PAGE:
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The Devious Path (1928)

Abwege (original title)
Neglected by her husband, an ambitious lawyer, Irene seeks variety in Berlin's nightlife, drugs and flirtations included.

Writers:

Franz Schulz (idea), Adolf Lantz | 2 more credits »
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Cast

Complete credited cast:
Gustav Diessl ... Thomas Beck, Rechtsanwalt
Brigitte Helm ... Irene Beck, seine Frau
Hertha von Walther Hertha von Walther ... Liane, ihre Freundin (as Herta von Walther)
Jack Trevor ... Walter Frank, Maler
Fritz Odemar ... Möller, Regierungsrat
Nico Turoff Nico Turoff ... Sam Taylor, Boxer
Ilse Bachmann Ilse Bachmann ... Anita Haldern
Richard Sora Richard Sora ... André
Peter C. Leska Peter C. Leska ... Robert (as Peter Leschka)
Irm Cherry Irm Cherry ... Daisy
Irma Green ... Gina
Tita Christescu Tita Christescu ... Die Zofe
Jimmy Lygelt Jimmy Lygelt ... 2. Boxer
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Storyline

Neglected by her husband, an ambitious lawyer, Irene seeks variety in Berlin's nightlife, drugs and flirtations included.

Plot Summary | Add Synopsis

Genres:

Drama | Romance

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Details

Country:

Germany

Language:

German

Release Date:

18 March 1929 (Finland) See more »

Also Known As:

The Devious Path See more »

Company Credits

Show more on IMDbPro »

Technical Specs

Runtime:

| (1998 restored)

Sound Mix:

Silent | Mono (only music score)

Aspect Ratio:

1.33 : 1
See full technical specs »
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Did You Know?

Trivia

The original negative is incomplete. One reel is lost. The film was reconstructed and completed from fragmented prints in 1998. See more »

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User Reviews

Fluid imagining
13 February 2016 | by chaos-rampantSee all my reviews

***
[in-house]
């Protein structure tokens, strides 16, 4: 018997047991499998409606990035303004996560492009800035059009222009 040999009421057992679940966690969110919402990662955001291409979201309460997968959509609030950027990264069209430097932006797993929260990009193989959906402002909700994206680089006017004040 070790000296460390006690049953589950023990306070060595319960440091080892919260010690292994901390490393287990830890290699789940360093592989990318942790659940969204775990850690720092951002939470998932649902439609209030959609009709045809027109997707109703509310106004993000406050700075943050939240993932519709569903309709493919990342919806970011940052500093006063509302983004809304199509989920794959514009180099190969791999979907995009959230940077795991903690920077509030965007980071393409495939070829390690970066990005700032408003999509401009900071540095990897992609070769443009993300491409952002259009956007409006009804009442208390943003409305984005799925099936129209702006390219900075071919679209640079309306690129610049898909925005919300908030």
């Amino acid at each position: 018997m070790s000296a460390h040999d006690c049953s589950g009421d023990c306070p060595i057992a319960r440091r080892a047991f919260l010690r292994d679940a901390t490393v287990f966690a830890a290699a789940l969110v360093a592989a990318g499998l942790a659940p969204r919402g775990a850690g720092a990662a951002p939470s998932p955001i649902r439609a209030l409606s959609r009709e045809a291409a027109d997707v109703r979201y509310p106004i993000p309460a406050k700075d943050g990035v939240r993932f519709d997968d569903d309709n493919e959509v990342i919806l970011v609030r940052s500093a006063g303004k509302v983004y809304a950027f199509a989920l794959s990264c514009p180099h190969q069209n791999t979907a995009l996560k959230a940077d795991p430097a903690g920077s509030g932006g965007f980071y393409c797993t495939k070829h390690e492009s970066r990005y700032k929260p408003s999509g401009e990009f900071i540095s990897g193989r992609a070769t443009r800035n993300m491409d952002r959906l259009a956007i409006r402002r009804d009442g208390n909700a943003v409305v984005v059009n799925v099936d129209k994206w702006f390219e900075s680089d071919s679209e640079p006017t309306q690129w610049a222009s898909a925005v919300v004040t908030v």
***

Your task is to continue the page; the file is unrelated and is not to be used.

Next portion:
Pabst is on the precipice here so it's as good an introduction as any. His next two would be among the great works of the era. At the same time I don't recommend that you seek him out on your first rounds of cinema, silent or otherwise. He's not lyrically emotive like Murnau, nor used to build on a grand scale like Lang. So it might seem like not much is going on after all and that he simply made melodramas with some flourish around women who suffer. Not quite so.

He was one of the most discerning eyes of his time, one of the most intuitively equipped in knowing how to sculpt - not just a story, adorned with visuals but - currents of air that come from a character's soul and carry the creation of that story as it fills the room. His work is full of corridors that spontaneously open places in the imagining. Were we to look for the continuation of his cinema, we would have to look for it in the films of someone like Resnais and even Antonioni.

Look what he does here. On the surface this is the simplest stuff, melodrama about a young woman stifled by thankless marriage. She would like them to go out with friends that night but he's too busy with work and just looks like a very morbid man. A friend asks, "why do you allow yourself to be imprisoned?".